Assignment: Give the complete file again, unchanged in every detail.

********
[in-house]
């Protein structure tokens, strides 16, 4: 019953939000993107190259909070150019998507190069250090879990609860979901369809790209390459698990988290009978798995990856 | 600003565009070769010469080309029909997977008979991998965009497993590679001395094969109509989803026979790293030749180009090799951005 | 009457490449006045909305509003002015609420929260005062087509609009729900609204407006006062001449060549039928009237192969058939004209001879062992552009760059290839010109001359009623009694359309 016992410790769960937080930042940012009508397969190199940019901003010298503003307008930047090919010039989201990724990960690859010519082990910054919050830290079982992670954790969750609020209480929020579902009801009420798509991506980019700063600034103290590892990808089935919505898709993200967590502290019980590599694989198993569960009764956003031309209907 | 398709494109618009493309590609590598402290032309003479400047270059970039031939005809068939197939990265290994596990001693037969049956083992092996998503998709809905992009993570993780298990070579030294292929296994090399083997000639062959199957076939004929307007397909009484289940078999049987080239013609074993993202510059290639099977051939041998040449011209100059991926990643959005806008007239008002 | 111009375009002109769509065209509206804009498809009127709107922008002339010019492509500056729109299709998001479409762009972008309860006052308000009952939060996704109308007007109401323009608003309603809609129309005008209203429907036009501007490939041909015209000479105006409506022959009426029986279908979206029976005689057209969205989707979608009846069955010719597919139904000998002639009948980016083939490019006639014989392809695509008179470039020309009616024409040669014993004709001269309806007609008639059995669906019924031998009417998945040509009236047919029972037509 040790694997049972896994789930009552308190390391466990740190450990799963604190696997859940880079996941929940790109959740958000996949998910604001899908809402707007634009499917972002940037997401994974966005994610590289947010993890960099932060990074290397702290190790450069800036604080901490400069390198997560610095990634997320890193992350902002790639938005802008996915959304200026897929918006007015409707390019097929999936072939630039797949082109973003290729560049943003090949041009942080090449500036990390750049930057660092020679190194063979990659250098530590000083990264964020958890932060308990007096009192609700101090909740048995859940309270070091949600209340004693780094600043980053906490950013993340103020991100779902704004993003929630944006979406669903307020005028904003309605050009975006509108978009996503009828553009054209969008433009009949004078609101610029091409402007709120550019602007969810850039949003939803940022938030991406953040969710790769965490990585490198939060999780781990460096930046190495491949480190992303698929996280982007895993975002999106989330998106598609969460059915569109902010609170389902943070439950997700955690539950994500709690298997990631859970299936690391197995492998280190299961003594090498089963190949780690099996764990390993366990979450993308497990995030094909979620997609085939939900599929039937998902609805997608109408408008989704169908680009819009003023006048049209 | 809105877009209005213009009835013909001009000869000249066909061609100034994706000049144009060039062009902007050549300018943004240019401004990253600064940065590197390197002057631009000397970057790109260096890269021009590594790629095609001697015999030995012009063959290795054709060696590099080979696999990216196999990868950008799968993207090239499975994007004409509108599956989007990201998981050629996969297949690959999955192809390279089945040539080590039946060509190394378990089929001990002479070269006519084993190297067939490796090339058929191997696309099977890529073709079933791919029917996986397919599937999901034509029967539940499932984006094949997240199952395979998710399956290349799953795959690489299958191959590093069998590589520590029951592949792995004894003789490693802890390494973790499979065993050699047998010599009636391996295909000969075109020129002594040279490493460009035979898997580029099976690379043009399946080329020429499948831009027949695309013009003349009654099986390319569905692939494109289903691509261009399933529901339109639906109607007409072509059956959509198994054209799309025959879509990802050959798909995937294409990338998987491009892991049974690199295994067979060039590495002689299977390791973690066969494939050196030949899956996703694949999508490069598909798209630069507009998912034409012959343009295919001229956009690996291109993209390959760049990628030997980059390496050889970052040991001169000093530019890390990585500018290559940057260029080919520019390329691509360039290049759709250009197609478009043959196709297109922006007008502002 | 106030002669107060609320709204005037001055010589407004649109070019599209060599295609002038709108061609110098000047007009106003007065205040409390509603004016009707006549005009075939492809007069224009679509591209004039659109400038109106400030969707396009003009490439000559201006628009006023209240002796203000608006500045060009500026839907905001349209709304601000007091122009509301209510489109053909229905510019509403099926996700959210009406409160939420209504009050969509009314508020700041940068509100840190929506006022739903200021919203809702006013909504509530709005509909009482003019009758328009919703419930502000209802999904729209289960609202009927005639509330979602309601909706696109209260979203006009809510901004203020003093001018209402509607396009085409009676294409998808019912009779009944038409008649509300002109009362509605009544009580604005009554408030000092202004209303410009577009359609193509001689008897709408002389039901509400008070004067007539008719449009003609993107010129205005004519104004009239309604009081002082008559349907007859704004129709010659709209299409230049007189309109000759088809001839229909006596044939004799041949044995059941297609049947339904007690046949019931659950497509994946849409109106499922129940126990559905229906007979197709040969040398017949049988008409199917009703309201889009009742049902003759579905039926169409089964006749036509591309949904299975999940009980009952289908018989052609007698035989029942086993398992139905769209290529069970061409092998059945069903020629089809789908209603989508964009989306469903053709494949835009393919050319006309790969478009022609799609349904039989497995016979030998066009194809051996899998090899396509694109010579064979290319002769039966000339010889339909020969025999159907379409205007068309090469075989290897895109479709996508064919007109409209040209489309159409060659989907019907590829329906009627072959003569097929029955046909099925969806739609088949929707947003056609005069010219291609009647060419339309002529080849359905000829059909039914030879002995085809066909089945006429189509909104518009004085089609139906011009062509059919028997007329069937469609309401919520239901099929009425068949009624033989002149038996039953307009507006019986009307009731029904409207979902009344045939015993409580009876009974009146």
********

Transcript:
[in-house]
């Protein structure tokens, strides 16, 4: 019953939000993107190259909070150019998507190069250090879990609860979901369809790209390459698990988290009978798995990856 | 600003565009070769010469080309029909997977008979991998965009497993590679001395094969109509989803026979790293030749180009090799951005 | 009457490449006045909305509003002015609420929260005062087509609009729900609204407006006062001449060549039928009237192969058939004209001879062992552009760059290839010109001359009623009694359309 016992410790769960937080930042940012009508397969190199940019901003010298503003307008930047090919010039989201990724990960690859010519082990910054919050830290079982992670954790969750609020209480929020579902009801009420798509991506980019700063600034103290590892990808089935919505898709993200967590502290019980590599694989198993569960009764956003031309209907 | 398709494109618009493309590609590598402290032309003479400047270059970039031939005809068939197939990265290994596990001693037969049956083992092996998503998709809905992009993570993780298990070579030294292929296994090399083997000639062959199957076939004929307007397909009484289940078999049987080239013609074993993202510059290639099977051939041998040449011209100059991926990643959005806008007239008002 | 111009375009002109769509065209509206804009498809009127709107922008002339010019492509500056729109299709998001479409762009972008309860006052308000009952939060996704109308007007109401323009608003309603809609129309005008209203429907036009501007490939041909015209000479105006409506022959009426029986279908979206029976005689057209969205989707979608009846069955010719597919139904000998002639009948980016083939490019006639014989392809695509008179470039020309009616024409040669014993004709001269309806007609008639059995669906019924031998009417998945040509009236047919029972037509 040790694997049972896994789930009552308190390391466990740190450990799963604190696997859940880079996941929940790109959740958000996949998910604001899908809402707007634009499917972002940037997401994974966005994610590289947010993890960099932060990074290397702290190790450069800036604080901490400069390198997560610095990634997320890193992350902002790639938005802008996915959304200026897929918006007015409707390019097929999936072939630039797949082109973003290729560049943003090949041009942080090449500036990390750049930057660092020679190194063979990659250098530590000083990264964020958890932060308990007096009192609700101090909740048995859940309270070091949600209340004693780094600043980053906490950013993340103020991100779902704004993003929630944006979406669903307020005028904003309605050009975006509108978009996503009828553009054209969008433009009949004078609101610029091409402007709120550019602007969810850039949003939803940022938030991406953040969710790769965490990585490198939060999780781990460096930046190495491949480190992303698929996280982007895993975002999106989330998106598609969460059915569109902010609170389902943070439950997700955690539950994500709690298997990631859970299936690391197995492998280190299961003594090498089963190949780690099996764990390993366990979450993308497990995030094909979620997609085939939900599929039937998902609805997608109408408008989704169908680009819009003023006048049209 | 809105877009209005213009009835013909001009000869000249066909061609100034994706000049144009060039062009902007050549300018943004240019401004990253600064940065590197390197002057631009000397970057790109260096890269021009590594790629095609001697015999030995012009063959290795054709060696590099080979696999990216196999990868950008799968993207090239499975994007004409509108599956989007990201998981050629996969297949690959999955192809390279089945040539080590039946060509190394378990089929001990002479070269006519084993190297067939490796090339058929191997696309099977890529073709079933791919029917996986397919599937999901034509029967539940499932984006094949997240199952395979998710399956290349799953795959690489299958191959590093069998590589520590029951592949792995004894003789490693802890390494973790499979065993050699047998010599009636391996295909000969075109020129002594040279490493460009035979898997580029099976690379043009399946080329020429499948831009027949695309013009003349009654099986390319569905692939494109289903691509261009399933529901339109639906109607007409072509059956959509198994054209799309025959879509990802050959798909995937294409990338998987491009892991049974690199295994067979060039590495002689299977390791973690066969494939050196030949899956996703694949999508490069598909798209630069507009998912034409012959343009295919001229956009690996291109993209390959760049990628030997980059390496050889970052040991001169000093530019890390990585500018290559940057260029080919520019390329691509360039290049759709250009197609478009043959196709297109922006007008502002 | 106030002669107060609320709204005037001055010589407004649109070019599209060599295609002038709108061609110098000047007009106003007065205040409390509603004016009707006549005009075939492809007069224009679509591209004039659109400038109106400030969707396009003009490439000559201006628009006023209240002796203000608006500045060009500026839907905001349209709304601000007091122009509301209510489109053909229905510019509403099926996700959210009406409160939420209504009050969509009314508020700041940068509100840190929506006022739903200021919203809702006013909504509530709005509909009482003019009758328009919703419930502000209802999904729209289960609202009927005639509330979602309601909706696109209260979203006009809510901004203020003093001018209402509607396009085409009676294409998808019912009779009944038409008649509300002109009362509605009544009580604005009554408030000092202004209303410009577009359609193509001689008897709408002389039901509400008070004067007539008719449009003609993107010129205005004519104004009239309604009081002082008559349907007859704004129709010659709209299409230049007189309109000759088809001839229909006596044939004799041949044995059941297609049947339904007690046949019931659950497509994946849409109106499922129940126990559905229906007979197709040969040398017949049988008409199917009703309201889009009742049902003759579905039926169409089964006749036509591309949904299975999940009980009952289908018989052609007698035989029942086993398992139905769209290529069970061409092998059945069903020629089809789908209603989508964009989306469903053709494949835009393919050319006309790969478009022609799609349904039989497995016979030998066009194809051996899998090899396509694109010579064979290319002769039966000339010889339909020969025999159907379409205007068309090469075989290897895109479709996508064919007109409209040209489309159409060659989907019907590829329906009627072959003569097929029955046909099925969806739609088949929707947003056609005069010219291609009647060419339309002529080849359905000829059909039914030879002995085809066909089945006429189509909104518009004085089609139906011009062509059919028997007329069937469609309401919520239901099929009425068949009624033989002149038996039953307009507006019986009307009731029904409207979902009344045939015993409580009876009974009146």